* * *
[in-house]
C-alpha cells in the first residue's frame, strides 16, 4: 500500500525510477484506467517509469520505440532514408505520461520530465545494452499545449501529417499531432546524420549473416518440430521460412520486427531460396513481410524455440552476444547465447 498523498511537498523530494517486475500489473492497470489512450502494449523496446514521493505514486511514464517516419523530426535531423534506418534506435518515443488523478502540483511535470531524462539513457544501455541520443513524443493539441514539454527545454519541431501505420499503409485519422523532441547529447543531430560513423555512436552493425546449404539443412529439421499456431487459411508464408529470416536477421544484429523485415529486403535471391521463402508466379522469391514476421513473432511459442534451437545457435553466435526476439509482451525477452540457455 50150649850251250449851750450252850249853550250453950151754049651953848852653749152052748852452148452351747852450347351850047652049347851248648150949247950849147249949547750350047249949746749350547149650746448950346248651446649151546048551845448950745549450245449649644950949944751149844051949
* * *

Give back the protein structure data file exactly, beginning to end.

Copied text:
[in-house]
C-alpha cells in the first residue's frame, strides 16, 4: 500500500525510477484506467517509469520505440532514408505520461520530465545494452499545449501529417499531432546524420549473416518440430521460412520486427531460396513481410524455440552476444547465447 498523498511537498523530494517486475500489473492497470489512450502494449523496446514521493505514486511514464517516419523530426535531423534506418534506435518515443488523478502540483511535470531524462539513457544501455541520443513524443493539441514539454527545454519541431501505420499503409485519422523532441547529447543531430560513423555512436552493425546449404539443412529439421499456431487459411508464408529470416536477421544484429523485415529486403535471391521463402508466379522469391514476421513473432511459442534451437545457435553466435526476439509482451525477452540457455 50150649850251250449851750450252850249853550250453950151754049651953848852653749152052748852452148452351747852450347351850047652049347851248648150949247950849147249949547750350047249949746749350547149650746448950346248651446649151546048551845448950745549450245449649644950949944751149844051949